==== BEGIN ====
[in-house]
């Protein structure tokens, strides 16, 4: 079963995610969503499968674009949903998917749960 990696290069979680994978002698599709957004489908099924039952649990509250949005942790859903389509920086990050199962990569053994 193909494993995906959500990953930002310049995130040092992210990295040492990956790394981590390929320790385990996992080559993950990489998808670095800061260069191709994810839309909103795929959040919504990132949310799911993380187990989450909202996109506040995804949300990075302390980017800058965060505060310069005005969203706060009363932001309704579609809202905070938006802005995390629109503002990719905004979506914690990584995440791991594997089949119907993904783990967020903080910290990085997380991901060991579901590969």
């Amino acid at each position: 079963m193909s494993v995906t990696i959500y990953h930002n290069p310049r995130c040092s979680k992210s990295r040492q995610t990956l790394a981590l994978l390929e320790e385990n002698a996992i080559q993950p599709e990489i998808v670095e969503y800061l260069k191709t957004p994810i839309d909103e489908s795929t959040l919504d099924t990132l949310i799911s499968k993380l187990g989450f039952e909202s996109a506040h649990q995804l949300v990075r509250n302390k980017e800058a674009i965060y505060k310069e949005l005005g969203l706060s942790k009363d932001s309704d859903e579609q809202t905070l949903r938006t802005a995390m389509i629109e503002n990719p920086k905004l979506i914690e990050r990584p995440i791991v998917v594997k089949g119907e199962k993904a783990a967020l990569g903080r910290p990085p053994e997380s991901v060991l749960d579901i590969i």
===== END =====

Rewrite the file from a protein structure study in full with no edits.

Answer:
[in-house]
């Protein structure tokens, strides 16, 4: 079963995610969503499968674009949903998917749960 990696290069979680994978002698599709957004489908099924039952649990509250949005942790859903389509920086990050199962990569053994 193909494993995906959500990953930002310049995130040092992210990295040492990956790394981590390929320790385990996992080559993950990489998808670095800061260069191709994810839309909103795929959040919504990132949310799911993380187990989450909202996109506040995804949300990075302390980017800058965060505060310069005005969203706060009363932001309704579609809202905070938006802005995390629109503002990719905004979506914690990584995440791991594997089949119907993904783990967020903080910290990085997380991901060991579901590969």
């Amino acid at each position: 079963m193909s494993v995906t990696i959500y990953h930002n290069p310049r995130c040092s979680k992210s990295r040492q995610t990956l790394a981590l994978l390929e320790e385990n002698a996992i080559q993950p599709e990489i998808v670095e969503y800061l260069k191709t957004p994810i839309d909103e489908s795929t959040l919504d099924t990132l949310i799911s499968k993380l187990g989450f039952e909202s996109a506040h649990q995804l949300v990075r509250n302390k980017e800058a674009i965060y505060k310069e949005l005005g969203l706060s942790k009363d932001s309704d859903e579609q809202t905070l949903r938006t802005a995390m389509i629109e503002n990719p920086k905004l979506i914690e990050r990584p995440i791991v998917v594997k089949g119907e199962k993904a783990a967020l990569g903080r910290p990085p053994e997380s991901v060991l749960d579901i590969i």